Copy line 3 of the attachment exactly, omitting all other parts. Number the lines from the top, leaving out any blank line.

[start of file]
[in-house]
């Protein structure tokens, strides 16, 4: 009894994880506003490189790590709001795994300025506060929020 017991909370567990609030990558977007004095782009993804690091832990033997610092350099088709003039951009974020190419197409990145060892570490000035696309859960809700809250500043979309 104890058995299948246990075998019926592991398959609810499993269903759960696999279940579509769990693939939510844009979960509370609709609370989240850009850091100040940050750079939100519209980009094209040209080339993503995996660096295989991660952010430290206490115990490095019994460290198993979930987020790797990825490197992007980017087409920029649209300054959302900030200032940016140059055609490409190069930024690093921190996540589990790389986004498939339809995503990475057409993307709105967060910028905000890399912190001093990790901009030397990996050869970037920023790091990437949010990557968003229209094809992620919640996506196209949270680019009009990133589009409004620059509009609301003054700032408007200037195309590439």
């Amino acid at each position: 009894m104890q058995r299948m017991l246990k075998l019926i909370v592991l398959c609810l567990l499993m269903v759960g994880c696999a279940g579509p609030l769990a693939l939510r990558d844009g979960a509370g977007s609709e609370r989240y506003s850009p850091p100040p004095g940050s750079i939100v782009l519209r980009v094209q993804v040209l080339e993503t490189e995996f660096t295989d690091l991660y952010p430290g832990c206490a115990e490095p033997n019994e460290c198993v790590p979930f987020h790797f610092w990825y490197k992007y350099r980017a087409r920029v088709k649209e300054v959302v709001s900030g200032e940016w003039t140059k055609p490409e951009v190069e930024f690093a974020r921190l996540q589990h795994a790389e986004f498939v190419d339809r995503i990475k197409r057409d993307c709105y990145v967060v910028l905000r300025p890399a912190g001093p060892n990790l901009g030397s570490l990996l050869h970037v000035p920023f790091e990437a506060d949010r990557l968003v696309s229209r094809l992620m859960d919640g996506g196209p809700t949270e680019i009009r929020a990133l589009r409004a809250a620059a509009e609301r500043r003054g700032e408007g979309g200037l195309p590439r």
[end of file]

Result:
């Amino acid at each position: 009894m104890q058995r299948m017991l246990k075998l019926i909370v592991l398959c609810l567990l499993m269903v759960g994880c696999a279940g579509p609030l769990a693939l939510r990558d844009g979960a509370g977007s609709e609370r989240y506003s850009p850091p100040p004095g940050s750079i939100v782009l519209r980009v094209q993804v040209l080339e993503t490189e995996f660096t295989d690091l991660y952010p430290g832990c206490a115990e490095p033997n019994e460290c198993v790590p979930f987020h790797f610092w990825y490197k992007y350099r980017a087409r920029v088709k649209e300054v959302v709001s900030g200032e940016w003039t140059k055609p490409e951009v190069e930024f690093a974020r921190l996540q589990h795994a790389e986004f498939v190419d339809r995503i990475k197409r057409d993307c709105y990145v967060v910028l905000r300025p890399a912190g001093p060892n990790l901009g030397s570490l990996l050869h970037v000035p920023f790091e990437a506060d949010r990557l968003v696309s229209r094809l992620m859960d919640g996506g196209p809700t949270e680019i009009r929020a990133l589009r409004a809250a620059a509009e609301r500043r003054g700032e408007g979309g200037l195309p590439r």